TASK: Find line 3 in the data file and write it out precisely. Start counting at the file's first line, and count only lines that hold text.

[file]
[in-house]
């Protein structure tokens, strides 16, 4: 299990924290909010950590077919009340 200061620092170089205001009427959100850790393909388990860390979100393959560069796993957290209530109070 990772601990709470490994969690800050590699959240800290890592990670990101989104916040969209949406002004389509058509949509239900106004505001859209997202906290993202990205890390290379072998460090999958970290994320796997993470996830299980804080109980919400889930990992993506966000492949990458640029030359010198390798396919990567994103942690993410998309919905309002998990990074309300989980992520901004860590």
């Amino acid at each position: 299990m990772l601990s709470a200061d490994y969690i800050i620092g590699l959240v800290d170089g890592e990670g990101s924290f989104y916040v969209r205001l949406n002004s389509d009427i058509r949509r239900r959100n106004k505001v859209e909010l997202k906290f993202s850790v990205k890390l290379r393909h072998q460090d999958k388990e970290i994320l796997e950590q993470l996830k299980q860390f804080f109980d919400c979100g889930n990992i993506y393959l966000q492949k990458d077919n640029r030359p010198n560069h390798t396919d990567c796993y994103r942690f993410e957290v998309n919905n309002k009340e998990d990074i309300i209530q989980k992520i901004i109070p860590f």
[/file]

């Amino acid at each position: 299990m990772l601990s709470a200061d490994y969690i800050i620092g590699l959240v800290d170089g890592e990670g990101s924290f989104y916040v969209r205001l949406n002004s389509d009427i058509r949509r239900r959100n106004k505001v859209e909010l997202k906290f993202s850790v990205k890390l290379r393909h072998q460090d999958k388990e970290i994320l796997e950590q993470l996830k299980q860390f804080f109980d919400c979100g889930n990992i993506y393959l966000q492949k990458d077919n640029r030359p010198n560069h390798t396919d990567c796993y994103r942690f993410e957290v998309n919905n309002k009340e998990d990074i309300i209530q989980k992520i901004i109070p860590f």